When President Bill Clinton comes to Prague, Czech Republic, on
Jan. 11-12 to meet with leaders of four Central European countries,
he will be told his "Partnership for Peace" proposal does not go
far enough to quell their alarm over Russian President Boris N.
Yeltsin's own vision of European security and his new "Near Abroad"
Central Europe has been disappointed in its overtures to the
European Union for economic partnership and to the North Atlantic
Treaty Organization for a security alliance. Regional leaders are
looking anxiously at Clinton's upcoming visit to Moscow, hoping it
will not produce any new "understandings" about who is to wield
influence over their territories. They want Clinton to deliver a
clear message to Moscow from the NATO allies that Central Europe is
not up for grabs in the world's new order. For the governments in
Prague; Warsaw, Poland and Budapest, Hungary, only membership in
NATO can provide the security they feel they need. In their view,
Russia, the dominant power in the region since the end of World War
II, should not have the decisive say on security issues in Central
Nowhere is the feeling of apprehension more apparent, however,
than in the Baltic republics of Estonia, Latvia and Lithuania,
where Moscow's most recent pronouncements on the new Europe raise
the specter of another era of domination by greater Russia.
In a hastily called session in Tallinn, Estonia, the Baltic
foreign ministers recently issued a joint resolution rejecting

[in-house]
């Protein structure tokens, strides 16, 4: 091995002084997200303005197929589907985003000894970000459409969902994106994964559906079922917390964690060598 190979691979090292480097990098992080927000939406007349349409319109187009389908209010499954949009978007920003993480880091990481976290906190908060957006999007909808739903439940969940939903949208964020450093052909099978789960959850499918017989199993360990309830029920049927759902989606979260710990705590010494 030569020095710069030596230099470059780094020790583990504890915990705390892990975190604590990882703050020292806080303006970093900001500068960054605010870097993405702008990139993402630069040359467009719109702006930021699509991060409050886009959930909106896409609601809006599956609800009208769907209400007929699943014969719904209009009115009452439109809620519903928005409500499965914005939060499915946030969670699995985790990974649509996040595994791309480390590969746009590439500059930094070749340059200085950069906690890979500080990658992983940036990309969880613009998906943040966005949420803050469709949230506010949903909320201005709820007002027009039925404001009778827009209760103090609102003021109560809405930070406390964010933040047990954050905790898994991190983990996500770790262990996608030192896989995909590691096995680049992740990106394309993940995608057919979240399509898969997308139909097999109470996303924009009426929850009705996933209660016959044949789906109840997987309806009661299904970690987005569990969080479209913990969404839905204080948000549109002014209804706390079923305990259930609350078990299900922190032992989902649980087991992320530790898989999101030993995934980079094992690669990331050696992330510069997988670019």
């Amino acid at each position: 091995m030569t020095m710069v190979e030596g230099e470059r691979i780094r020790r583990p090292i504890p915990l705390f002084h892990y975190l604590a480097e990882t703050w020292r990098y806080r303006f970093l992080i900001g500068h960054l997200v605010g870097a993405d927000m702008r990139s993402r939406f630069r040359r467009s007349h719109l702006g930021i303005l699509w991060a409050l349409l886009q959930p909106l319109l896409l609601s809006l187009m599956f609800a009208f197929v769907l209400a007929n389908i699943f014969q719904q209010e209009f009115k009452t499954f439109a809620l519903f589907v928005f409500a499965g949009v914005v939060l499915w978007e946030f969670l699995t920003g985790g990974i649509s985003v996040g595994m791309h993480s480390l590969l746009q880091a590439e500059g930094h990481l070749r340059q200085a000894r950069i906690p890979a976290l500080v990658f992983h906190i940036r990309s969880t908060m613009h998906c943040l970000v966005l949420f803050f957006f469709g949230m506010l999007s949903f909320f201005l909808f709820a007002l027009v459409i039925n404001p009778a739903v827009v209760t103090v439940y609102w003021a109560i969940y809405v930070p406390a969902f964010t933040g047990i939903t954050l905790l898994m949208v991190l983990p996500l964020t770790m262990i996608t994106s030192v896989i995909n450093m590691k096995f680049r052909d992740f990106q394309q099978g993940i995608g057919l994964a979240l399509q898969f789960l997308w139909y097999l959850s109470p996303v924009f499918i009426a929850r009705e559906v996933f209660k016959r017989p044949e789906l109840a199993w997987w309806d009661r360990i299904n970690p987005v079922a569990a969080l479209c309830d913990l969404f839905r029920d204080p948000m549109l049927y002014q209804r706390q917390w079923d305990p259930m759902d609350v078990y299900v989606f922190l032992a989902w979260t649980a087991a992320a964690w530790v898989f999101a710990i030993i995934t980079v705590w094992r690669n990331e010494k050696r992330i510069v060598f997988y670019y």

Moscow's claim that it should have the responsibility for peace in
the region. Latvian Foreign Minister Georgs Andreyevs said after
the meeting, "We will not accept the concept of including the
Baltic republics in Russia's zone of interest . . . our views on
that are firm."
The meeting followed Moscow's suggestion late last month that
it should have a mandate to maintain peace in the countries that
formerly belonged to the Soviet Union. Moscow made the proposal at
the Rome meeting of the Conference for Security and Cooperation in
Europe. Yeltsin's plan also assumes Russia should have the right to
intervene in all "nearby countries" to protect its interests.
Those words ring just as ominously as the recent suggestions by
prominent Russian politicians that the former communist bloc should
re-establish security ties along the lines of the dismantled Warsaw
Pact. In theory, this would give the smaller nations in the region
a greater say in the alliance.
Harassed over the last century by bullies from both East and
West, usually with the connivance of Europe's main powers, Central
Europe is suspicious of any solutions coming from its Western
neighbors. Adding to its historical distrust is a broad
misunderstanding between Central European and European Union
governments over their future relations. …